This is a continuation to this project.
Topography plays a commanding role on vegetation patterns. Plant biomes and biodiversity vary systematically with slope and aspect, from shrublands in low desert elevations, to mixed grass/shrublands in mid elevations, and forests at high elevations. In this work, we demonstrate the application of CATGraSS model, developed in Landlab, driven by elevation dependent rainfall pulses and slope- and aspect-dependent solar radiation, on watersheds with contrasting topography. In the figure below, we compare the modeled vegetation organization on a sloped watershed with respect to a flat watershed in semiarid central New Mexico: (a) Contrasting biomes observed in (i) flat, and (ii) sloped watersheds; (b) (i)&(ii) spatial map of modeled vegetation organization on flat watershed at years 400 & 18000 respectively, (iii) time series of modeled grass, shrub, and tree cover fractions for CATGraSS implementation on a flat domain for central New Mexico climatology; (c) Digital Elevation Model of a sloped watershed used in (d); (d) (i)&(ii) spatial map of modeled vegetation organization on (c) at years 400 & 18000 respectively, (iii) time series of modeled grass, shrub, and tree cover fractions for CATGraSS implementation on watershed shown in (c).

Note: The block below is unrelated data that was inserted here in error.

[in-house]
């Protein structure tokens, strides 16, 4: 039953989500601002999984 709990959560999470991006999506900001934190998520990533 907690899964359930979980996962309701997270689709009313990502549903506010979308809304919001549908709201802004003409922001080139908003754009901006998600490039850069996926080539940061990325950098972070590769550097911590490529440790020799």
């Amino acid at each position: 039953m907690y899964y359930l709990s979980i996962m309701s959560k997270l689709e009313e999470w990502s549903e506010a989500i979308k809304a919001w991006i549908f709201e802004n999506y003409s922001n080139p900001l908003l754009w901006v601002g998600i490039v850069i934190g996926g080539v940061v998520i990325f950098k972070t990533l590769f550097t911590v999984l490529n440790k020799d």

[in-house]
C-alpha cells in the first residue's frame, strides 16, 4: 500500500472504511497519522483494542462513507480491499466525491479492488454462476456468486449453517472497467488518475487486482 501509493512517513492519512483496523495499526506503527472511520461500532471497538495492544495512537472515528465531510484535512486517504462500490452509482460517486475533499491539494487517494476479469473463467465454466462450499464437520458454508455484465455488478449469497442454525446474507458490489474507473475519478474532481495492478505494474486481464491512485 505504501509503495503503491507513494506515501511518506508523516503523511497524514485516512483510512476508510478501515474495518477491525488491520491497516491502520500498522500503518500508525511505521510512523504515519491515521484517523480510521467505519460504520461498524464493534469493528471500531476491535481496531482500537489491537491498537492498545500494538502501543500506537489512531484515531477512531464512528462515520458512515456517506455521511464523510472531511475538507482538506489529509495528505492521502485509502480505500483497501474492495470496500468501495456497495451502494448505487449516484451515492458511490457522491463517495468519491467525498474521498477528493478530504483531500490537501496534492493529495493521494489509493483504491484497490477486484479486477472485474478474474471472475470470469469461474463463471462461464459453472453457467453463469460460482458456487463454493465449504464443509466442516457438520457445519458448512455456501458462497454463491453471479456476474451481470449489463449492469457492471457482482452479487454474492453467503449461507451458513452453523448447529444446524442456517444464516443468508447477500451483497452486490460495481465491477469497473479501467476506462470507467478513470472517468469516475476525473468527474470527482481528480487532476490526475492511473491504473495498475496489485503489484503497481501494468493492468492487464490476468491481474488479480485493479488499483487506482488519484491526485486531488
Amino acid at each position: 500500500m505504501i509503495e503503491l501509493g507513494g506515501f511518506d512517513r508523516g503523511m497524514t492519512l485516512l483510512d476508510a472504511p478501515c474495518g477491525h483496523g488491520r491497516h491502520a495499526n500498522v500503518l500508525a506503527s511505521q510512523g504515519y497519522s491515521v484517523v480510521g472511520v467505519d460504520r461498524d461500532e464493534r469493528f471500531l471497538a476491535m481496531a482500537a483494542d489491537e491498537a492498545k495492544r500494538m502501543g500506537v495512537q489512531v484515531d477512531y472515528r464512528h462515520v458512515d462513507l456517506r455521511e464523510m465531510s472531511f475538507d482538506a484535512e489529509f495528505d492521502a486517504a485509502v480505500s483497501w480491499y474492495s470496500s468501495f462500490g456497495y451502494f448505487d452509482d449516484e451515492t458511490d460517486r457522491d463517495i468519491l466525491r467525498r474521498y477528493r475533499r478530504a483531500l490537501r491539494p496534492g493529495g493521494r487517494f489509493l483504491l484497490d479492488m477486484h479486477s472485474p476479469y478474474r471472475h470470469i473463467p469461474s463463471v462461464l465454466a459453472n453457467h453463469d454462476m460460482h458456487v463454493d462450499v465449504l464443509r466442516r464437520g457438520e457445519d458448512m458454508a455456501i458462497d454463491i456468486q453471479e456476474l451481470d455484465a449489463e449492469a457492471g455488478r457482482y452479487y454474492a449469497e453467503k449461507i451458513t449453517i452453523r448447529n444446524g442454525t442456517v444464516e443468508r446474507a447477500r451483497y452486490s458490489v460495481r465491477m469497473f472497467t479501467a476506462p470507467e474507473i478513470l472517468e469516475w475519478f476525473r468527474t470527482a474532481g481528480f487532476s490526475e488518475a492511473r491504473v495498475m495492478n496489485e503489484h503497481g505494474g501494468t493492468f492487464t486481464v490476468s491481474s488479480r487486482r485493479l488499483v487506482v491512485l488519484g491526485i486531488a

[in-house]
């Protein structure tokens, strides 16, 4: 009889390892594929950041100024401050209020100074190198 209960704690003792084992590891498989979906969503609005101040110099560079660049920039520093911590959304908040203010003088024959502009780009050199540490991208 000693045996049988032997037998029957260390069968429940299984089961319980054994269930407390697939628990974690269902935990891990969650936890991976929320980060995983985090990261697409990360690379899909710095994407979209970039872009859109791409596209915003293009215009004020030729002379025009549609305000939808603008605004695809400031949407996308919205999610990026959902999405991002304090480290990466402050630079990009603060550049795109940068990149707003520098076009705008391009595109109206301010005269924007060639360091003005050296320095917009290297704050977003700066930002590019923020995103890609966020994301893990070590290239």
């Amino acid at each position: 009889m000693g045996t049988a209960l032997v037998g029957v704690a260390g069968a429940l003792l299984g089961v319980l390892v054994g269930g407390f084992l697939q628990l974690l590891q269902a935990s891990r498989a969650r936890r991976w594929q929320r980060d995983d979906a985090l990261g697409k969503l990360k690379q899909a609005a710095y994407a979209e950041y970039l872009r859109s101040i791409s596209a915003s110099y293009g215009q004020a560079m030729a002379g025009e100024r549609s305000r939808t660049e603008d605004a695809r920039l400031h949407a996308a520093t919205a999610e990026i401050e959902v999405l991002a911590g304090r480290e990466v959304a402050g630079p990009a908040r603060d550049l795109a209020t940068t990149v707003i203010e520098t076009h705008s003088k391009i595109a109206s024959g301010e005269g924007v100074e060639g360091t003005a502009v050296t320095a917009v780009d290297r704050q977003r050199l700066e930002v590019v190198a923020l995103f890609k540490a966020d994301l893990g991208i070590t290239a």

Observe how trees survive on North Facing Slopes (Figure d(ii)). This is because of the conserved soil moisture due to reduced total solar radiation. To further understand the spatial dynamics, I have included the timeseries of spatial organization of PFTs for:
*PFT - Plant Functional Type (Tree, Shrub, or Grass)